Photo - Tom Green

FALL RIVER – Stand-up comedian and actor Tom Green, who starred in such feature films as “Road Trip” and “Charlie’s Angels,” will make his debut performance at the Narrows Center for the Arts on Friday, June 19, 2015. Purchase tickets HERE.

In the 1990s, Green sparked a TV revolution with his hit MTV comedy series “The Tom Green Show.” One of MTV’s top-rated programs, “The Tom Green Show,” paved the way for shows like “Jackass,” “Punk’d” and “Fear Factor. With its guerrilla video tactics and outrageous stunts, it was unlike anything that had been seen before.

After his show was acquired and broadcasted by MTV, Green went on to produce, direct and star in several films, including such blockbusters as “Road Trip” and “Charlie’s Angels,” as well as the cult classics “Freddy Got Fingered,” and “Stealing Harvard.”

Green has appeared multiple times on “The Late Show with David Letterman,” “The Tonight Show,” “Oprah,” “The Jimmy Kimmel Show,” “The View,” “Late Night with Conan O’Brien,” “Live with Regis & Kelly,” and “The Wendy Williams Show.” In fact, he is one of the few comedians in history given the chance to guest-host David Letterman’s program. He has also hosted “Saturday Night Live,” and has appeared on numerous magazine covers including the coveted cover of “Rolling Stone” magazine.

Green’s comedy hasn’t mellowed a bit with age and this show promises to have you laughing hysterically all night.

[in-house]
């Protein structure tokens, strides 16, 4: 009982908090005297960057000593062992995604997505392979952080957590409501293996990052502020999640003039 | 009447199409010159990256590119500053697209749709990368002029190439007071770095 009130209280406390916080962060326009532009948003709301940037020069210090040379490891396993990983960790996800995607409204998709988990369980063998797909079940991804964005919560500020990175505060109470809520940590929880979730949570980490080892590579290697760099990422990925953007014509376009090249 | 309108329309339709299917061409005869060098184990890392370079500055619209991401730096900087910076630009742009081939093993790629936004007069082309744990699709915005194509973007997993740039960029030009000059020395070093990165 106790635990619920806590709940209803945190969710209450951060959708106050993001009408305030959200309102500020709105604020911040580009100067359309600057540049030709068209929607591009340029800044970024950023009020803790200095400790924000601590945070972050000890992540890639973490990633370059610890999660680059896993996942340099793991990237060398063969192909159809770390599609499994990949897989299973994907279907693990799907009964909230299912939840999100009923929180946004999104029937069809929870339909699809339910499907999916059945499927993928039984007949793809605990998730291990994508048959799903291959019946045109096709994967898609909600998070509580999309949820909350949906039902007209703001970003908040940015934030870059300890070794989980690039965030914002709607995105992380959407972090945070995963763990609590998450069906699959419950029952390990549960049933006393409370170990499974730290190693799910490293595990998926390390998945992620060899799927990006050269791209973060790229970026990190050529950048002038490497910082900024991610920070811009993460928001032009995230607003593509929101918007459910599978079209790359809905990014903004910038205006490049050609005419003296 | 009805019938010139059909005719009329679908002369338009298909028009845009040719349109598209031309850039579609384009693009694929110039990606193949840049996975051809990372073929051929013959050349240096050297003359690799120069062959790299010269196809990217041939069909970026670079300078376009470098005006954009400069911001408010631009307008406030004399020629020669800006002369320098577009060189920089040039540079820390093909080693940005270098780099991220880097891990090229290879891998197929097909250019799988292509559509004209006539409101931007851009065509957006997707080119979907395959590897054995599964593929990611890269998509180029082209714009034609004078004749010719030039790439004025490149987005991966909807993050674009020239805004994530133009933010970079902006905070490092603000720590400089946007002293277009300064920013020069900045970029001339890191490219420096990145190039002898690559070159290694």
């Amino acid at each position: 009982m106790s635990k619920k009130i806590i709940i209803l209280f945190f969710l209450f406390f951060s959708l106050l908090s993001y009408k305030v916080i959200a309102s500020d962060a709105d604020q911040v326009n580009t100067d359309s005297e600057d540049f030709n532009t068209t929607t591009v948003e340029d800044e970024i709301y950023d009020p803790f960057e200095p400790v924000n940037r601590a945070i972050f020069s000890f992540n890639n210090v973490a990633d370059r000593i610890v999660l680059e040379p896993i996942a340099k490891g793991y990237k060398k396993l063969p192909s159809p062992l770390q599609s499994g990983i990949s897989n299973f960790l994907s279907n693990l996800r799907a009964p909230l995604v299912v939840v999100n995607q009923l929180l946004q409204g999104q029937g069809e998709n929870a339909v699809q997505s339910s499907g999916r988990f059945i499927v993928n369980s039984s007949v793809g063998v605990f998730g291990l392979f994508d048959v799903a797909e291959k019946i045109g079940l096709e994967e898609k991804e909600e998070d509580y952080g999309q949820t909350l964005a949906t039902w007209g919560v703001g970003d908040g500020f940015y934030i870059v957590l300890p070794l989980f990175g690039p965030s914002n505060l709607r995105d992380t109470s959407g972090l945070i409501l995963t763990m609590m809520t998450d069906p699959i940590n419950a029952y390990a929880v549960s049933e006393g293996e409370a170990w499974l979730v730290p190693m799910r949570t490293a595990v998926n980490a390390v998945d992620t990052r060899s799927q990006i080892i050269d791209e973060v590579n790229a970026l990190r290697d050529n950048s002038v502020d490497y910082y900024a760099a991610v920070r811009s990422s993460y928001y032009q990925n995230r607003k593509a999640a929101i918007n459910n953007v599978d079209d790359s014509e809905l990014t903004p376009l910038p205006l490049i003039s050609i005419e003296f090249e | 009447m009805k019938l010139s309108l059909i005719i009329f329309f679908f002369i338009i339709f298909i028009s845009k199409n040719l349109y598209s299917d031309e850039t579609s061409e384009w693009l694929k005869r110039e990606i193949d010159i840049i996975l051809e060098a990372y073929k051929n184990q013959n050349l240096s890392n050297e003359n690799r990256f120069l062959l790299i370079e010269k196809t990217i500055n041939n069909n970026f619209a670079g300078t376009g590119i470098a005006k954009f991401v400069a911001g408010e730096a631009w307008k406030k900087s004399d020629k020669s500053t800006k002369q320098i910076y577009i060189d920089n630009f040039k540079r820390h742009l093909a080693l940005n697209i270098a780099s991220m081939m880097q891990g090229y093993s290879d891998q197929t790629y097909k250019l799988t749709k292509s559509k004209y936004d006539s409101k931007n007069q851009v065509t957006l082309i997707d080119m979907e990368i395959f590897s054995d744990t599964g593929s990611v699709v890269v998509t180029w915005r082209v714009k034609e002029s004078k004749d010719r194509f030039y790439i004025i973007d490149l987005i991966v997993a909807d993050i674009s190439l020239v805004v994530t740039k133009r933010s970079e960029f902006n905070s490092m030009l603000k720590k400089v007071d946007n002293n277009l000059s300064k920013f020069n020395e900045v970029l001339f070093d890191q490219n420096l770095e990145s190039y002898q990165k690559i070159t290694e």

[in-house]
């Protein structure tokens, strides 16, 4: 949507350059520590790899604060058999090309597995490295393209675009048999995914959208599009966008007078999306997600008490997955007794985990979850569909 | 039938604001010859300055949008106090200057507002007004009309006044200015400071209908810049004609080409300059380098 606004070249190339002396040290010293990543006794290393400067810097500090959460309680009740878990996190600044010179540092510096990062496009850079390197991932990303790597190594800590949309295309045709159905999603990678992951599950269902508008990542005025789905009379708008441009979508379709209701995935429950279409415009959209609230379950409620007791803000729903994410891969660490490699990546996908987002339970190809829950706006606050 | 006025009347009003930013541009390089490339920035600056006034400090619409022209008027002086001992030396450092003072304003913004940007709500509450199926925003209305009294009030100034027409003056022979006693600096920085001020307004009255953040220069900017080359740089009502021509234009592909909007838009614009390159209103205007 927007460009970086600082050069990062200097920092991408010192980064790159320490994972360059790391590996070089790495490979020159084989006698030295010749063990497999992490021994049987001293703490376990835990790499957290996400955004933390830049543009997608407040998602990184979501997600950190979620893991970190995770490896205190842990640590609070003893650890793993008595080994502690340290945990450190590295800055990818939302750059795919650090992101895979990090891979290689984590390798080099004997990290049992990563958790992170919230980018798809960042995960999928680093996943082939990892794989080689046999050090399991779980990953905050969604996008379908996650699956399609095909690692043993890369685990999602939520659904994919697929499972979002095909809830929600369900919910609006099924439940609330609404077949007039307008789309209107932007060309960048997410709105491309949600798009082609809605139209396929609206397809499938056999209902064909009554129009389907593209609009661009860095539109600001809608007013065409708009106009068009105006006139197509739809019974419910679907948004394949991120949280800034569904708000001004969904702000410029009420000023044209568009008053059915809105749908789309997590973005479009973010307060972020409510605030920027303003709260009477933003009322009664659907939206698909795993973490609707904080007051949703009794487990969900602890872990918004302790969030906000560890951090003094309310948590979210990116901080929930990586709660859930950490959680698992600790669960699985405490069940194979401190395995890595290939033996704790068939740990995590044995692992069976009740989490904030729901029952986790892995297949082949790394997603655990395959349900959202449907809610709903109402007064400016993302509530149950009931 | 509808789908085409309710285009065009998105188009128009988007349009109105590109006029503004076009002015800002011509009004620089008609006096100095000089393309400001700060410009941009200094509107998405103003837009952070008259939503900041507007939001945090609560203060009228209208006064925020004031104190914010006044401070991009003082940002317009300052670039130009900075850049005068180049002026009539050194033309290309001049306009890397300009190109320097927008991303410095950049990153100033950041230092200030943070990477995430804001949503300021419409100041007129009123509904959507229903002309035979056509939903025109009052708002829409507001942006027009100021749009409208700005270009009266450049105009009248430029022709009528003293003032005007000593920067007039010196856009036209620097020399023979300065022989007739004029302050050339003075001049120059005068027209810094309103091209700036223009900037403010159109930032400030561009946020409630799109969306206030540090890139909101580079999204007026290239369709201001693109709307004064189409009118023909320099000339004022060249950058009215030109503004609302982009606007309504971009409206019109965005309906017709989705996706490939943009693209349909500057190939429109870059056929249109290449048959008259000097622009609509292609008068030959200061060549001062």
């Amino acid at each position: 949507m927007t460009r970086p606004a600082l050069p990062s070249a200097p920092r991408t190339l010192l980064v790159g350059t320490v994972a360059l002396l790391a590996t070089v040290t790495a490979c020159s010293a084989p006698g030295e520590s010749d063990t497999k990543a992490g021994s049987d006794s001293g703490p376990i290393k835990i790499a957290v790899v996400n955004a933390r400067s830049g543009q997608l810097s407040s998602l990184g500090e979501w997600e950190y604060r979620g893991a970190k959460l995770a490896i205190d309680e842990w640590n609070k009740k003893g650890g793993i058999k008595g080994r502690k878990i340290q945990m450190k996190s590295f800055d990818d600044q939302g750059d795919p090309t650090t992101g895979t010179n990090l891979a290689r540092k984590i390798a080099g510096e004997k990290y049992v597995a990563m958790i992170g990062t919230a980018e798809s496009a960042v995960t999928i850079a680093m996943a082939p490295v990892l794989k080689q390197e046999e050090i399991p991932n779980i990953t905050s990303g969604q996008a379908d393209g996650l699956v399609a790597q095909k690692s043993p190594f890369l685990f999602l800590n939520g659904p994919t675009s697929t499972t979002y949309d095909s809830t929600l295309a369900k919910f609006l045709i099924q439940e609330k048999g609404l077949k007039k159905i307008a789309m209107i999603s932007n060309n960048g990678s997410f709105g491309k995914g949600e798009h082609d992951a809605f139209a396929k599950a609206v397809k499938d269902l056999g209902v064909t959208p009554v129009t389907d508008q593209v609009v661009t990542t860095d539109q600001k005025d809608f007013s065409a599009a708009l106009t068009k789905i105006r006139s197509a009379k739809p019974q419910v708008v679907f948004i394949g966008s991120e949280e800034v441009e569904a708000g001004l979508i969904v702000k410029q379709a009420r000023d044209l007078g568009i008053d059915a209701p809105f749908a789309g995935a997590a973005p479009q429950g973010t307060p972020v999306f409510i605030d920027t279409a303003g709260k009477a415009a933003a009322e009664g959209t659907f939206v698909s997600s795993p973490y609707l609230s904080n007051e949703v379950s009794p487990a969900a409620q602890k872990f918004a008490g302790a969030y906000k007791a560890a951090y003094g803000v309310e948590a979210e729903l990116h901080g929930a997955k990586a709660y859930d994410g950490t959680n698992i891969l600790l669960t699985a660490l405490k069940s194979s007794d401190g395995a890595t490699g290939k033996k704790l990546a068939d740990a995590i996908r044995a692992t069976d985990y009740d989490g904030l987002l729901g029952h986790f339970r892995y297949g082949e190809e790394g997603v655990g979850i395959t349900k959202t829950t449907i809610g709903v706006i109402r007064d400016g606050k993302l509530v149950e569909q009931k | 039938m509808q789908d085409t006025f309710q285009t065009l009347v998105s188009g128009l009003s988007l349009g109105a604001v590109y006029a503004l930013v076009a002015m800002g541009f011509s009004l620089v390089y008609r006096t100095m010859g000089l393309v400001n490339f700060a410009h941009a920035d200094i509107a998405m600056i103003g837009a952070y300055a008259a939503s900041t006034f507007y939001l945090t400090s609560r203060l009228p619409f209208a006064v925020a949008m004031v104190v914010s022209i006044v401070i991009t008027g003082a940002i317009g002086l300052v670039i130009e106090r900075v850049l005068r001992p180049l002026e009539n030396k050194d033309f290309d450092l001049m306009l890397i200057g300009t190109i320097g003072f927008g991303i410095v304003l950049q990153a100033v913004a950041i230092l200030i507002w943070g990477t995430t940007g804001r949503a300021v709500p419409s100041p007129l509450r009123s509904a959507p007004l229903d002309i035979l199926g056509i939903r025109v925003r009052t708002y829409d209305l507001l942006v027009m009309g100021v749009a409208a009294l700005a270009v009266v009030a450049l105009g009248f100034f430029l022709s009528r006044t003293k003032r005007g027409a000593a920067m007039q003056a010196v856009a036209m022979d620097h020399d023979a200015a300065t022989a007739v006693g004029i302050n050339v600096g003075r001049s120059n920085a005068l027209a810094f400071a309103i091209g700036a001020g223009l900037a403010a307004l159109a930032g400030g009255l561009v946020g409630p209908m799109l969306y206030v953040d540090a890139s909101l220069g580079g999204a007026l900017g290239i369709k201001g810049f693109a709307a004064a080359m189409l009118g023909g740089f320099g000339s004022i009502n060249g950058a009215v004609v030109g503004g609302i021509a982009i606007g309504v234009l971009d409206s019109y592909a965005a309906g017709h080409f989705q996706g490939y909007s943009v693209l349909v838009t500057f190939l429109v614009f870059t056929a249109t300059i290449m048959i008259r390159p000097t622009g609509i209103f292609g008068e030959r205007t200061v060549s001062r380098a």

The Narrows Center for the Arts is located at 16 Anawan Street. Tickets to his show can be purchased online at or by calling the box office at 508-324-1926. For those wanting to purchase tickets in person, box office hours are Wednesday through Saturday, 12 noon to 5 p.m.

Scenes from Monster Mania in Cherry Hill, NJ (March 13, 2015)

Monster Mania 1 (Domenic)
From left, American film director, producer, screenwriter and actor Lloyd Kaufman of Troma Entertainment, “The Toxic Avenger,” and a Tromette. (Photo by Domenic Mendez)
Monster Mania 2 (Domenic)
Blood drenched horror mannequins (Photo by Domenic Mendez)
People dressed in costumes. (Photo by Jay Kenney)
Monster Mania 3 (Domenic)
Horror related items for sale at a vendor table. (Photo by Domenic Mendez)
Monster Mania 4 (Domenic)
Showing off her costume (Photo by Domenic Mendez)




2015 Limelight Magazine Music Award Winners

We’d like to thank everyone involved with last night’s 7th Annual Limelight Magazine Music Awards. The performances by John Fannon and Hirsh Gardner of New England, Blue Cat Groove, Cardboard Ox, Cold Engines & Sarah Blacker, Christa Gniadek, Ashley Jordan, Jenna Lotti, Most Dangerous Men Alive, Seth Newton and Ilene Springer were amazing! A big shout out to all of the nominees, the entire staff of the Spire Center for Performing Arts, the radio DJs who helped promote the event, the generosity of our sponsors (Cannery Music Hall, Carmela’s Restaurant, Mamma Mia’s Restaurant, Rokpix by Kristen Pierson, and Tiny & Sons Auto Glass Repair), and the capacity crowd that attended. We’d also like to extend our sincere gratitude to singer-songwriter Ashley Jordan for hosting the event and for being such a positive person to work with and Kenzie Klem for assisting Ashley on stage. Again, it was such a great night for the local music scene. A run down of all the nominees, including the winners and runner ups appears below.